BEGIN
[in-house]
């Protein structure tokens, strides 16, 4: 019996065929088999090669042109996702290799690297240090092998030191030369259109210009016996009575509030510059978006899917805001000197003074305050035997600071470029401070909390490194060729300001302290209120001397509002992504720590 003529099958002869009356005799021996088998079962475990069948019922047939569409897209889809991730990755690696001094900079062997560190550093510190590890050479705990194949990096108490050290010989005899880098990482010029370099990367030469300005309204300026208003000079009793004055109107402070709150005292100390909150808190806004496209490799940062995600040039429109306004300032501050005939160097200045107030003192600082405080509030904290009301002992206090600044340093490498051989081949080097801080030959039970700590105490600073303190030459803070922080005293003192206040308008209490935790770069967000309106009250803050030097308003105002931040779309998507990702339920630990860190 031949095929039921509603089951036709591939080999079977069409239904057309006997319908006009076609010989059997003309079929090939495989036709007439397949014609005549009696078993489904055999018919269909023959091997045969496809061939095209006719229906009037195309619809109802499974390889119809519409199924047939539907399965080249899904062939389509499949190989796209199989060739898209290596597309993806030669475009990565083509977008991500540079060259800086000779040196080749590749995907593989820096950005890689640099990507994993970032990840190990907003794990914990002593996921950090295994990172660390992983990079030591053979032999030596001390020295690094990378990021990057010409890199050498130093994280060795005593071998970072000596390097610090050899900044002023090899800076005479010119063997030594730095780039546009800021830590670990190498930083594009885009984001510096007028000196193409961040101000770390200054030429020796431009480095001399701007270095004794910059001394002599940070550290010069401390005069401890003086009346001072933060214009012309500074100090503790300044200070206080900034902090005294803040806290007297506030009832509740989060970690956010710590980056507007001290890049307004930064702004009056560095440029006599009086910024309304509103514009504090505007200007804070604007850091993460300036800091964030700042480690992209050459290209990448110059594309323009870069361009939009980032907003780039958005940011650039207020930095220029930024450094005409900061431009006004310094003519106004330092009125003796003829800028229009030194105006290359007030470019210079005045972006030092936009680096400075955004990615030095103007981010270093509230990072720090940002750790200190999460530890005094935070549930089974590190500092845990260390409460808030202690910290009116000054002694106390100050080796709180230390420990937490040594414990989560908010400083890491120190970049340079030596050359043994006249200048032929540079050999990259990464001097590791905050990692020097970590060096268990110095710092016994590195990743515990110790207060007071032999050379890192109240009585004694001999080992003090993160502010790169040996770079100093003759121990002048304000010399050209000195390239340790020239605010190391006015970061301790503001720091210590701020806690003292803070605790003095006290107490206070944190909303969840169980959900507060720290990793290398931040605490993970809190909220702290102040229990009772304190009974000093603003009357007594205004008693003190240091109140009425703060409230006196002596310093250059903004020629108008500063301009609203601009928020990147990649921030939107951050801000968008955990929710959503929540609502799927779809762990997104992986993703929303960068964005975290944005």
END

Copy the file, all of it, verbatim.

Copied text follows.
[in-house]
């Protein structure tokens, strides 16, 4: 019996065929088999090669042109996702290799690297240090092998030191030369259109210009016996009575509030510059978006899917805001000197003074305050035997600071470029401070909390490194060729300001302290209120001397509002992504720590 003529099958002869009356005799021996088998079962475990069948019922047939569409897209889809991730990755690696001094900079062997560190550093510190590890050479705990194949990096108490050290010989005899880098990482010029370099990367030469300005309204300026208003000079009793004055109107402070709150005292100390909150808190806004496209490799940062995600040039429109306004300032501050005939160097200045107030003192600082405080509030904290009301002992206090600044340093490498051989081949080097801080030959039970700590105490600073303190030459803070922080005293003192206040308008209490935790770069967000309106009250803050030097308003105002931040779309998507990702339920630990860190 031949095929039921509603089951036709591939080999079977069409239904057309006997319908006009076609010989059997003309079929090939495989036709007439397949014609005549009696078993489904055999018919269909023959091997045969496809061939095209006719229906009037195309619809109802499974390889119809519409199924047939539907399965080249899904062939389509499949190989796209199989060739898209290596597309993806030669475009990565083509977008991500540079060259800086000779040196080749590749995907593989820096950005890689640099990507994993970032990840190990907003794990914990002593996921950090295994990172660390992983990079030591053979032999030596001390020295690094990378990021990057010409890199050498130093994280060795005593071998970072000596390097610090050899900044002023090899800076005479010119063997030594730095780039546009800021830590670990190498930083594009885009984001510096007028000196193409961040101000770390200054030429020796431009480095001399701007270095004794910059001394002599940070550290010069401390005069401890003086009346001072933060214009012309500074100090503790300044200070206080900034902090005294803040806290007297506030009832509740989060970690956010710590980056507007001290890049307004930064702004009056560095440029006599009086910024309304509103514009504090505007200007804070604007850091993460300036800091964030700042480690992209050459290209990448110059594309323009870069361009939009980032907003780039958005940011650039207020930095220029930024450094005409900061431009006004310094003519106004330092009125003796003829800028229009030194105006290359007030470019210079005045972006030092936009680096400075955004990615030095103007981010270093509230990072720090940002750790200190999460530890005094935070549930089974590190500092845990260390409460808030202690910290009116000054002694106390100050080796709180230390420990937490040594414990989560908010400083890491120190970049340079030596050359043994006249200048032929540079050999990259990464001097590791905050990692020097970590060096268990110095710092016994590195990743515990110790207060007071032999050379890192109240009585004694001999080992003090993160502010790169040996770079100093003759121990002048304000010399050209000195390239340790020239605010190391006015970061301790503001720091210590701020806690003292803070605790003095006290107490206070944190909303969840169980959900507060720290990793290398931040605490993970809190909220702290102040229990009772304190009974000093603003009357007594205004008693003190240091109140009425703060409230006196002596310093250059903004020629108008500063301009609203601009928020990147990649921030939107951050801000968008955990929710959503929540609502799927779809762990997104992986993703929303960068964005975290944005």